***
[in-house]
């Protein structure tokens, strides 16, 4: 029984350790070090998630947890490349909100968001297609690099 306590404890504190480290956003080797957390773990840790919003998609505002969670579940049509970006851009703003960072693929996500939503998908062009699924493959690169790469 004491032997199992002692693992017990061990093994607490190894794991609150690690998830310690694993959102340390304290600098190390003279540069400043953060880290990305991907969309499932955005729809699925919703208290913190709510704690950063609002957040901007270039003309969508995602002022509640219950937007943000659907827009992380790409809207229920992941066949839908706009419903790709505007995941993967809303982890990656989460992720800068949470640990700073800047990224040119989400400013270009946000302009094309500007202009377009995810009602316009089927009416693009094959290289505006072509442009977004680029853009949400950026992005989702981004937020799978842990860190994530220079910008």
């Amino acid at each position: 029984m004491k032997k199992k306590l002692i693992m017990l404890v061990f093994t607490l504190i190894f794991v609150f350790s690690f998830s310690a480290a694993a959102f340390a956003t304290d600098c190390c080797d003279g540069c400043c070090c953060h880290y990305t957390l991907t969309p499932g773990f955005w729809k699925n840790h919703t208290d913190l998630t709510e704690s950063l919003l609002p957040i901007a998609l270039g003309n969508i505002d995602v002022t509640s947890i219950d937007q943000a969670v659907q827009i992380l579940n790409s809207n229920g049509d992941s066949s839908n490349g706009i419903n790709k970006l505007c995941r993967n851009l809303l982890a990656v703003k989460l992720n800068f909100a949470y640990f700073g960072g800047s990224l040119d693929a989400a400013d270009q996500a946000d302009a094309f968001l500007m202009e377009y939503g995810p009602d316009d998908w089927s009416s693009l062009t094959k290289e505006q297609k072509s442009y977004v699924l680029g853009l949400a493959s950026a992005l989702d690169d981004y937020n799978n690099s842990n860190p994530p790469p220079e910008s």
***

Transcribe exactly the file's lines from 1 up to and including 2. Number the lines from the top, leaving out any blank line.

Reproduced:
[in-house]
């Protein structure tokens, strides 16, 4: 029984350790070090998630947890490349909100968001297609690099 306590404890504190480290956003080797957390773990840790919003998609505002969670579940049509970006851009703003960072693929996500939503998908062009699924493959690169790469 004491032997199992002692693992017990061990093994607490190894794991609150690690998830310690694993959102340390304290600098190390003279540069400043953060880290990305991907969309499932955005729809699925919703208290913190709510704690950063609002957040901007270039003309969508995602002022509640219950937007943000659907827009992380790409809207229920992941066949839908706009419903790709505007995941993967809303982890990656989460992720800068949470640990700073800047990224040119989400400013270009946000302009094309500007202009377009995810009602316009089927009416693009094959290289505006072509442009977004680029853009949400950026992005989702981004937020799978842990860190994530220079910008």